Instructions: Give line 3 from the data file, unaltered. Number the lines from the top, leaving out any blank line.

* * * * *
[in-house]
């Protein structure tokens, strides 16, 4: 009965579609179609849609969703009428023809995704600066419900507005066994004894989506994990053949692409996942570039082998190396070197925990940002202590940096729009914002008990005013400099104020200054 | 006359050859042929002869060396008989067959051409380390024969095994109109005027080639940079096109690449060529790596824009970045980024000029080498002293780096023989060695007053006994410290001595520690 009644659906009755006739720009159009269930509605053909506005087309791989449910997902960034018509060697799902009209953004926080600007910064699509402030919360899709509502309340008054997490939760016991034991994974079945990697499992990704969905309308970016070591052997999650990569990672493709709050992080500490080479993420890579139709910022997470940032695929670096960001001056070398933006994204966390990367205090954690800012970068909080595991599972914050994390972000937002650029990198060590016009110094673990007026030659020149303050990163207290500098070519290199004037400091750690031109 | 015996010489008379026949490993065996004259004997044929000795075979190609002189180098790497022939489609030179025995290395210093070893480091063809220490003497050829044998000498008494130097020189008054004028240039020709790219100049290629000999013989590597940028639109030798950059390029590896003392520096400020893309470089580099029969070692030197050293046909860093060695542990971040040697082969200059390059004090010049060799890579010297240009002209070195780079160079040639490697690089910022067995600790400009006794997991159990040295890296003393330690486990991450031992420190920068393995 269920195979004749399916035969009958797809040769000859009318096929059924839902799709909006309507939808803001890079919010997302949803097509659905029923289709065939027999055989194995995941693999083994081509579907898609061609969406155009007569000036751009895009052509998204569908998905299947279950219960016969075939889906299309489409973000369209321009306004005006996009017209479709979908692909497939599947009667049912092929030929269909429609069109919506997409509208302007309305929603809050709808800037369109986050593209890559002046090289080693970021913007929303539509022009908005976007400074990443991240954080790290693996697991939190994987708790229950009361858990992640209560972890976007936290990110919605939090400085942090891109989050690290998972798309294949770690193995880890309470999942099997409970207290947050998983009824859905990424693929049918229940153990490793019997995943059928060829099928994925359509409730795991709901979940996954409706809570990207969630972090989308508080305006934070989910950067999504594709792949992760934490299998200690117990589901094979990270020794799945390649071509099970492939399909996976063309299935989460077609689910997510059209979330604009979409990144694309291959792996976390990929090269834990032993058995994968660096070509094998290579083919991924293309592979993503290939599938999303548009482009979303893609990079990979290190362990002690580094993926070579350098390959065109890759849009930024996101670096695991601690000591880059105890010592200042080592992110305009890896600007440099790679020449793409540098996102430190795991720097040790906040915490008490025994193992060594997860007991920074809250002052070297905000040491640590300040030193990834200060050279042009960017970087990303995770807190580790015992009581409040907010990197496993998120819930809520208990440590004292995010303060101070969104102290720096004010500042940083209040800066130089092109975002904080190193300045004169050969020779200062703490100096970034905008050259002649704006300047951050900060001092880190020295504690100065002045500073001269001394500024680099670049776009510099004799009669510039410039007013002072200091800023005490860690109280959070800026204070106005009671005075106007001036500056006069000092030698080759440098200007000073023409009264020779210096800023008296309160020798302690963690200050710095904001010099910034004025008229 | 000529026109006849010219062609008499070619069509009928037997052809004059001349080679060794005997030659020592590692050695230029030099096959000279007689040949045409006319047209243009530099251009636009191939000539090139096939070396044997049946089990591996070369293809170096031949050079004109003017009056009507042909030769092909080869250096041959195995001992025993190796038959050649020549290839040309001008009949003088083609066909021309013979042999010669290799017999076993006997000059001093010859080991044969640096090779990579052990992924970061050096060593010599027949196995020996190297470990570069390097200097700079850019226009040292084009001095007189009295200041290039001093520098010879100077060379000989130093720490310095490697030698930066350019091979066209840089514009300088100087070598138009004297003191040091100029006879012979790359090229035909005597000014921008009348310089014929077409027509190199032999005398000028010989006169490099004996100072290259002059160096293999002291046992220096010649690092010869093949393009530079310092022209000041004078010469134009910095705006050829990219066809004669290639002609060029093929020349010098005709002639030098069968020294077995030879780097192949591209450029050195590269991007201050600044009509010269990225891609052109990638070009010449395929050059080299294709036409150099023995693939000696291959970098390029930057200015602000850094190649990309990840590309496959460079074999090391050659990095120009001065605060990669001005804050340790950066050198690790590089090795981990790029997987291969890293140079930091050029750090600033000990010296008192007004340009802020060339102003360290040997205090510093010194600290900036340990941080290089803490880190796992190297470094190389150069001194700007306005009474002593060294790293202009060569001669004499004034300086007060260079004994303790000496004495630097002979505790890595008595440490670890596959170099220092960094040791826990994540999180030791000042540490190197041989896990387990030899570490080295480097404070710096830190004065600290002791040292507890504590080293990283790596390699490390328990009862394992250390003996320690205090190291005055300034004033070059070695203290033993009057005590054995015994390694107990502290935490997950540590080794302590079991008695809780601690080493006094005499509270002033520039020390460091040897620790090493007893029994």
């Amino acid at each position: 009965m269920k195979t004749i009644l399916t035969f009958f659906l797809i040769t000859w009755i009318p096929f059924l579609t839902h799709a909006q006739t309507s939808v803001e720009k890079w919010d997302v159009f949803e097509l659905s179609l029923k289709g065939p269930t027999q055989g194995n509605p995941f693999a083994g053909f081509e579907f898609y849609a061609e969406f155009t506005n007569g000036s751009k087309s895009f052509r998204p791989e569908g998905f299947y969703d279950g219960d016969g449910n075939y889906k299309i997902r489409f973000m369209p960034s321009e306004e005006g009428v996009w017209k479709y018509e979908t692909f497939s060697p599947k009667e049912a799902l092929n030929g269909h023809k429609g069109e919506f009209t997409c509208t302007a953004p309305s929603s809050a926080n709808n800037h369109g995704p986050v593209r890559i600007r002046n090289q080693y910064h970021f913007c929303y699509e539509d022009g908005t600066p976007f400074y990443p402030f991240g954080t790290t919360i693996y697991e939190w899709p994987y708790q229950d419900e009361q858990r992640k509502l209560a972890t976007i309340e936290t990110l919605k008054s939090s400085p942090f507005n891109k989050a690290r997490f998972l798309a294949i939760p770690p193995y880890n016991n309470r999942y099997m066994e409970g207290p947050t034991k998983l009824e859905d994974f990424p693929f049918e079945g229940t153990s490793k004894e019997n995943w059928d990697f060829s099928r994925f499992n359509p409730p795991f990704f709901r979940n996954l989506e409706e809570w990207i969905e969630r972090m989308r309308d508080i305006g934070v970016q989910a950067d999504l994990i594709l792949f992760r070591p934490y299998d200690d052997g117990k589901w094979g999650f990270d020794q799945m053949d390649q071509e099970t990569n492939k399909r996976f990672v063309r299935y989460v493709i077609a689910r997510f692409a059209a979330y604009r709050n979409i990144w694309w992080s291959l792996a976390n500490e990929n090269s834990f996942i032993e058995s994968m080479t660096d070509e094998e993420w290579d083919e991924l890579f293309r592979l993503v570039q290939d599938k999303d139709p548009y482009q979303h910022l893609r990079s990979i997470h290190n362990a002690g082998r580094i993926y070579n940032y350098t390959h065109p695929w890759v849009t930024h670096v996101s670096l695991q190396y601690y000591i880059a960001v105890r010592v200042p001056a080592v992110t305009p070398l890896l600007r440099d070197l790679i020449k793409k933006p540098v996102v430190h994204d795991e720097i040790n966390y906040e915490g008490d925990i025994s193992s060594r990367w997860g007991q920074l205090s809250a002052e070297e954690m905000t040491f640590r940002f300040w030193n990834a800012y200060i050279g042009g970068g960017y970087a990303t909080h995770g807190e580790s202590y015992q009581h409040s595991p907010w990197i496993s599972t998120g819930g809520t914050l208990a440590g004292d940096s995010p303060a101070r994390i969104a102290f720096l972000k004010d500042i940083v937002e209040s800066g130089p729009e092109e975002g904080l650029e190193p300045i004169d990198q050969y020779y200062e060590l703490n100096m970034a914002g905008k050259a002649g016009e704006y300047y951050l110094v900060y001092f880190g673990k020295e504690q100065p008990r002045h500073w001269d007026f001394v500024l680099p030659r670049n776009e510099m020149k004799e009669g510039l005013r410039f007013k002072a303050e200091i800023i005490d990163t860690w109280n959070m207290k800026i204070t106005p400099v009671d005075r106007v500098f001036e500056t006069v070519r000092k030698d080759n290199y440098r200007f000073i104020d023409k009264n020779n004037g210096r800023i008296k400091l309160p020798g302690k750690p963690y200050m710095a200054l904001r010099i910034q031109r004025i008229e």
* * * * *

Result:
């Amino acid at each position: 009965m269920k195979t004749i009644l399916t035969f009958f659906l797809i040769t000859w009755i009318p096929f059924l579609t839902h799709a909006q006739t309507s939808v803001e720009k890079w919010d997302v159009f949803e097509l659905s179609l029923k289709g065939p269930t027999q055989g194995n509605p995941f693999a083994g053909f081509e579907f898609y849609a061609e969406f155009t506005n007569g000036s751009k087309s895009f052509r998204p791989e569908g998905f299947y969703d279950g219960d016969g449910n075939y889906k299309i997902r489409f973000m369209p960034s321009e306004e005006g009428v996009w017209k479709y018509e979908t692909f497939s060697p599947k009667e049912a799902l092929n030929g269909h023809k429609g069109e919506f009209t997409c509208t302007a953004p309305s929603s809050a926080n709808n800037h369109g995704p986050v593209r890559i600007r002046n090289q080693y910064h970021f913007c929303y699509e539509d022009g908005t600066p976007f400074y990443p402030f991240g954080t790290t919360i693996y697991e939190w899709p994987y708790q229950d419900e009361q858990r992640k509502l209560a972890t976007i309340e936290t990110l919605k008054s939090s400085p942090f507005n891109k989050a690290r997490f998972l798309a294949i939760p770690p193995y880890n016991n309470r999942y099997m066994e409970g207290p947050t034991k998983l009824e859905d994974f990424p693929f049918e079945g229940t153990s490793k004894e019997n995943w059928d990697f060829s099928r994925f499992n359509p409730p795991f990704f709901r979940n996954l989506e409706e809570w990207i969905e969630r972090m989308r309308d508080i305006g934070v970016q989910a950067d999504l994990i594709l792949f992760r070591p934490y299998d200690d052997g117990k589901w094979g999650f990270d020794q799945m053949d390649q071509e099970t990569n492939k399909r996976f990672v063309r299935y989460v493709i077609a689910r997510f692409a059209a979330y604009r709050n979409i990144w694309w992080s291959l792996a976390n500490e990929n090269s834990f996942i032993e058995s994968m080479t660096d070509e094998e993420w290579d083919e991924l890579f293309r592979l993503v570039q290939d599938k999303d139709p548009y482009q979303h910022l893609r990079s990979i997470h290190n362990a002690g082998r580094i993926y070579n940032y350098t390959h065109p695929w890759v849009t930024h670096v996101s670096l695991q190396y601690y000591i880059a960001v105890r010592v200042p001056a080592v992110t305009p070398l890896l600007r440099d070197l790679i020449k793409k933006p540098v996102v430190h994204d795991e720097i040790n966390y906040e915490g008490d925990i025994s193992s060594r990367w997860g007991q920074l205090s809250a002052e070297e954690m905000t040491f640590r940002f300040w030193n990834a800012y200060i050279g042009g970068g960017y970087a990303t909080h995770g807190e580790s202590y015992q009581h409040s595991p907010w990197i496993s599972t998120g819930g809520t914050l208990a440590g004292d940096s995010p303060a101070r994390i969104a102290f720096l972000k004010d500042i940083v937002e209040s800066g130089p729009e092109e975002g904080l650029e190193p300045i004169d990198q050969y020779y200062e060590l703490n100096m970034a914002g905008k050259a002649g016009e704006y300047y951050l110094v900060y001092f880190g673990k020295e504690q100065p008990r002045h500073w001269d007026f001394v500024l680099p030659r670049n776009e510099m020149k004799e009669g510039l005013r410039f007013k002072a303050e200091i800023i005490d990163t860690w109280n959070m207290k800026i204070t106005p400099v009671d005075r106007v500098f001036e500056t006069v070519r000092k030698d080759n290199y440098r200007f000073i104020d023409k009264n020779n004037g210096r800023i008296k400091l309160p020798g302690k750690p963690y200050m710095a200054l904001r010099i910034q031109r004025i008229e």